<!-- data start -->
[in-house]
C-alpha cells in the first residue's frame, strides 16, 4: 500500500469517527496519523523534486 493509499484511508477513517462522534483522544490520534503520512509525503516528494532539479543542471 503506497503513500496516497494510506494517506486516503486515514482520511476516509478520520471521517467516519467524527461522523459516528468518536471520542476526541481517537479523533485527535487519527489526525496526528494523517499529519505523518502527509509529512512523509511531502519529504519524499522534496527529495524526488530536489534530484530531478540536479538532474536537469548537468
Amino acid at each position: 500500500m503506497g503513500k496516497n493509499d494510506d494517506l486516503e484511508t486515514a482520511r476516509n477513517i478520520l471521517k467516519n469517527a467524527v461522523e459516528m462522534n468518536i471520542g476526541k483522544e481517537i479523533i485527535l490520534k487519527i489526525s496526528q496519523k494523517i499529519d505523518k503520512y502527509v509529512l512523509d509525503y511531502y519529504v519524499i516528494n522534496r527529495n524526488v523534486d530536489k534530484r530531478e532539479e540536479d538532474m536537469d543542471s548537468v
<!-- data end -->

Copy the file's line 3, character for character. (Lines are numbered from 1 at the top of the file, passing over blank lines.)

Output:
Amino acid at each position: 500500500m503506497g503513500k496516497n493509499d494510506d494517506l486516503e484511508t486515514a482520511r476516509n477513517i478520520l471521517k467516519n469517527a467524527v461522523e459516528m462522534n468518536i471520542g476526541k483522544e481517537i479523533i485527535l490520534k487519527i489526525s496526528q496519523k494523517i499529519d505523518k503520512y502527509v509529512l512523509d509525503y511531502y519529504v519524499i516528494n522534496r527529495n524526488v523534486d530536489k534530484r530531478e532539479e540536479d538532474m536537469d543542471s548537468v